They were right, I did. I didn’t go back to social work right away. I spent a few weeks practicing the program at home and a lot of time at the beach reflecting on how lucky I really was and honestly I was scared to go back. There was no way I would ever be able to afford to go back to the Mayo Clinic’s program again unless I won the lottery so this was my last chance. I was back to doing awesome. People who didn’t even know I had chronic pain saw a huge difference in my appearance and happiness. I was back to exercising the correct way for a person with chronic pain, eating healthy, meditating, doing yoga, journaling, and seeing an amazing therapist. It was time to go back to work. I had chronic pain completely under control. I found an awesome job that had the perfect hours for me. It did not pay what I could make other places but the hours were great and I would have a lot of one on one time with my patients. It was a senior day care center and I was the Director of Social work. I brought a lot of what I did to manage my chronic pain to the day care center. I had twenty patients a day doing meditations with me. I was single, I was doing what I loved, and I was managing chronic pain like a champ. This was one of the happiest times of my life. It was actually during this time that I met my husband. Life was great!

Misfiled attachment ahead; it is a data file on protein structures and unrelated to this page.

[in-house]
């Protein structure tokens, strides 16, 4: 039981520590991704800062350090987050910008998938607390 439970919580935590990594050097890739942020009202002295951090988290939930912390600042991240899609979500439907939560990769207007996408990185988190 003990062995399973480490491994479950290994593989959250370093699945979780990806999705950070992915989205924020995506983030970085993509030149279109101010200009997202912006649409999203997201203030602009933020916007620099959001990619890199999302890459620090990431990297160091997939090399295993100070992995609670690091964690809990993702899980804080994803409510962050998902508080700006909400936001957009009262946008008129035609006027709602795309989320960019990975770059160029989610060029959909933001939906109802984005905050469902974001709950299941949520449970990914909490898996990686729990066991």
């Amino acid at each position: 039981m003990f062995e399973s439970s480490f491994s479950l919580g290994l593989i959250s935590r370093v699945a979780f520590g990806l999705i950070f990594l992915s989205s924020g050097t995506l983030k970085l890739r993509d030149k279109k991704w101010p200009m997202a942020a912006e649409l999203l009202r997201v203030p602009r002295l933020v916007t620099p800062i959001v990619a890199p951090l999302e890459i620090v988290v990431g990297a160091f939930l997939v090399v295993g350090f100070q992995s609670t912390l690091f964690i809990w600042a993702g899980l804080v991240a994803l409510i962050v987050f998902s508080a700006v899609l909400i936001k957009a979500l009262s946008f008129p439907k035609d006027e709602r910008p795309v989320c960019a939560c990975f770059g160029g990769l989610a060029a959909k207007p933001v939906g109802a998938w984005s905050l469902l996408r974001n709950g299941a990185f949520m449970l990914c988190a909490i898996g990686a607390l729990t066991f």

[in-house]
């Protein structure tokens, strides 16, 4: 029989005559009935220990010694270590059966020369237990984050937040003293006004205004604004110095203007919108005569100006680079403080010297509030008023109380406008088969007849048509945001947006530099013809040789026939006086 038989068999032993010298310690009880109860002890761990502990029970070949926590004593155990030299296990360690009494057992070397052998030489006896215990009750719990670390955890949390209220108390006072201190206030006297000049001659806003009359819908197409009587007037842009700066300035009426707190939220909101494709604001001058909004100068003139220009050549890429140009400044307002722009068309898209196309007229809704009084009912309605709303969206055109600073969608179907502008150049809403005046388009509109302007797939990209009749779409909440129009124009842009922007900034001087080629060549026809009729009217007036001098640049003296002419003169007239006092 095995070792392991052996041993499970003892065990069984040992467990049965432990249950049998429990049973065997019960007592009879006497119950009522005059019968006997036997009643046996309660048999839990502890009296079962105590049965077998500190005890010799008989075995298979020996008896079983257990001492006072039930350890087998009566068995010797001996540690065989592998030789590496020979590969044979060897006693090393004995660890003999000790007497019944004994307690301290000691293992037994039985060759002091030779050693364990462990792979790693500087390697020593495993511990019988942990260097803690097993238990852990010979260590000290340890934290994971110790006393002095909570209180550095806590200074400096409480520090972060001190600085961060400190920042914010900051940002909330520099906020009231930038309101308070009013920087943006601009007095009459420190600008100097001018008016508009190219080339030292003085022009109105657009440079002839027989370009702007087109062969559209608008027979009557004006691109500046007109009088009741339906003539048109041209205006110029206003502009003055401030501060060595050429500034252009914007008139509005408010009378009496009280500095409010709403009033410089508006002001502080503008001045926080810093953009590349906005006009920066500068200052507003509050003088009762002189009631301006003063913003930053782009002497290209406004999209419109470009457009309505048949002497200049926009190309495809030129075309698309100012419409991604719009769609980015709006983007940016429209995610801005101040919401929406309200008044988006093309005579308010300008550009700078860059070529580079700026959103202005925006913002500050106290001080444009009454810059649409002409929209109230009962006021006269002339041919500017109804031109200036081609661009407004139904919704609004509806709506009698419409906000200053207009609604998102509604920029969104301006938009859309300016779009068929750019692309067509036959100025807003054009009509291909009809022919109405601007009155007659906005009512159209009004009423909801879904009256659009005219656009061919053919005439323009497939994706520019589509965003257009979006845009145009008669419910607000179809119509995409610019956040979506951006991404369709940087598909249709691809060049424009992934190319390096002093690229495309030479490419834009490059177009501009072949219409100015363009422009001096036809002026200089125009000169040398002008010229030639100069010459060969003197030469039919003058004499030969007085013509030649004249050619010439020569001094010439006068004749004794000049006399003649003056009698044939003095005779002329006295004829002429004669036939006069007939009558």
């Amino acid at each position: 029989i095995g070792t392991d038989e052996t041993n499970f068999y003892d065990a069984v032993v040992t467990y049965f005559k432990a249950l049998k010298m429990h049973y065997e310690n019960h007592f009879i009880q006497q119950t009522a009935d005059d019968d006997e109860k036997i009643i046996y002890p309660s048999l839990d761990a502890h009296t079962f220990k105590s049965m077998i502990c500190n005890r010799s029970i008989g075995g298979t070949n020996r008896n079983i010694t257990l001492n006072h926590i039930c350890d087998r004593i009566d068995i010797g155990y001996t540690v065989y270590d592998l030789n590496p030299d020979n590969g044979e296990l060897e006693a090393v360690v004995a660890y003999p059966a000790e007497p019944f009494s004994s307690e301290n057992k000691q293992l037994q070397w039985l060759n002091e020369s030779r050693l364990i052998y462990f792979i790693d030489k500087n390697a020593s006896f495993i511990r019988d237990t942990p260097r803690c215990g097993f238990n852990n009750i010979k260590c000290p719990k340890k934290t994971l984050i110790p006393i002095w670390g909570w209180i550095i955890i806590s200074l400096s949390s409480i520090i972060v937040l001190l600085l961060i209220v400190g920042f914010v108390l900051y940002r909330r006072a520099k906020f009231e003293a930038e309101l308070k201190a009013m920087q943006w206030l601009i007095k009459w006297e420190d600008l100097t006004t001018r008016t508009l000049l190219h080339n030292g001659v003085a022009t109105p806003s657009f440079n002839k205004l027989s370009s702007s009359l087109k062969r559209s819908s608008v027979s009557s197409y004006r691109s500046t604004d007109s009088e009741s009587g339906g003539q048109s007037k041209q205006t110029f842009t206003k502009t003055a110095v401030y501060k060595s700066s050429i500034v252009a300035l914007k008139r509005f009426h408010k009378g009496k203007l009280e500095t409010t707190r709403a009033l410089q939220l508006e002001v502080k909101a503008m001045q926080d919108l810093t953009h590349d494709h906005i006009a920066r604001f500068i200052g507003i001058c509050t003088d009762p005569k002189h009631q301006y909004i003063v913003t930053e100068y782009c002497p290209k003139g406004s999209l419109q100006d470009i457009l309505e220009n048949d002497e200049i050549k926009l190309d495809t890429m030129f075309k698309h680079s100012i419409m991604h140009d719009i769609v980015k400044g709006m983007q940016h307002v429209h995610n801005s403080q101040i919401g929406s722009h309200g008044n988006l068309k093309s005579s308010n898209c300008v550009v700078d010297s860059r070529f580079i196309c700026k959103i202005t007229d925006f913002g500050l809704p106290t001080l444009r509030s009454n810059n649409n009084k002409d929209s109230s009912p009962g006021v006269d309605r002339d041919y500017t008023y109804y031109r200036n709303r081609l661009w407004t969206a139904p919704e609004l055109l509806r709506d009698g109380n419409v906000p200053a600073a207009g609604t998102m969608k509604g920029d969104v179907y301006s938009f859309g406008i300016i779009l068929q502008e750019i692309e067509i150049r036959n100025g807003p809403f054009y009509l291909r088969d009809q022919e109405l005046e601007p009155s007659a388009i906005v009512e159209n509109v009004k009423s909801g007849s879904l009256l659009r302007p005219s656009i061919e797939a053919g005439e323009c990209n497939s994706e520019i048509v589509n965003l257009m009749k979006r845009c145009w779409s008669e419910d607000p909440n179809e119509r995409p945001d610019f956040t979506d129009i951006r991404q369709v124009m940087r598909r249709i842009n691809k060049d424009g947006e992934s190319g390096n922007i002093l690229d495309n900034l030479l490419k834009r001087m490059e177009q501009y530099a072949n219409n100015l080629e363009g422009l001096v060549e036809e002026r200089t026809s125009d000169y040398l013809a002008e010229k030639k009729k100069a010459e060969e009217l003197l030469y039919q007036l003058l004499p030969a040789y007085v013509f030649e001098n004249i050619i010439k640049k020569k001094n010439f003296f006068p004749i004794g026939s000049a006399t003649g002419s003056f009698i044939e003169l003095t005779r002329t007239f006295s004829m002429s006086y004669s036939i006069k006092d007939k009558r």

So why did I rock the boat? I was offered a job as a director of social work for a nursing home. They were offering to pay me a lot more money than I was making. It required more hours and a LOT more work. My inner wisdom told me not to take the job. The greedy side of me wanted to make more money. I took the job. My chronic pain became totally unmanageable. I was making more money than I ever had in my life and I had never been more depressed. Insanity kicked in and I began going back to doctors. Once again looking for the cure.
Obviously I couldn’t go back to the Mayo Clinic again. I was laid off from my job (which ironically had nothing to do with my chronic pain) and turns out I was pregnant. I ended up having a miscarriage which didn’t help the depression I was in. I was back to taking medications to alleviate the pain, back to seeing doctors at least once a week, laid off from a job (I despised that job but still sucks to be laid off) and dealing with a miscarriage. I was a mess inside but managed to put on a good act to everyone else. I did not want anyone to know that I had failed at chronic pain again.
I ended up marrying my husband (who never left my side even when I was very hard to deal with) and we ended up giving birth to our daughter, Kayci. We actually had our daughter a year to the date that we lost our son. I had a miscarriage Feb 2, 2011 and Kayci was born Feb 2nd, 2012.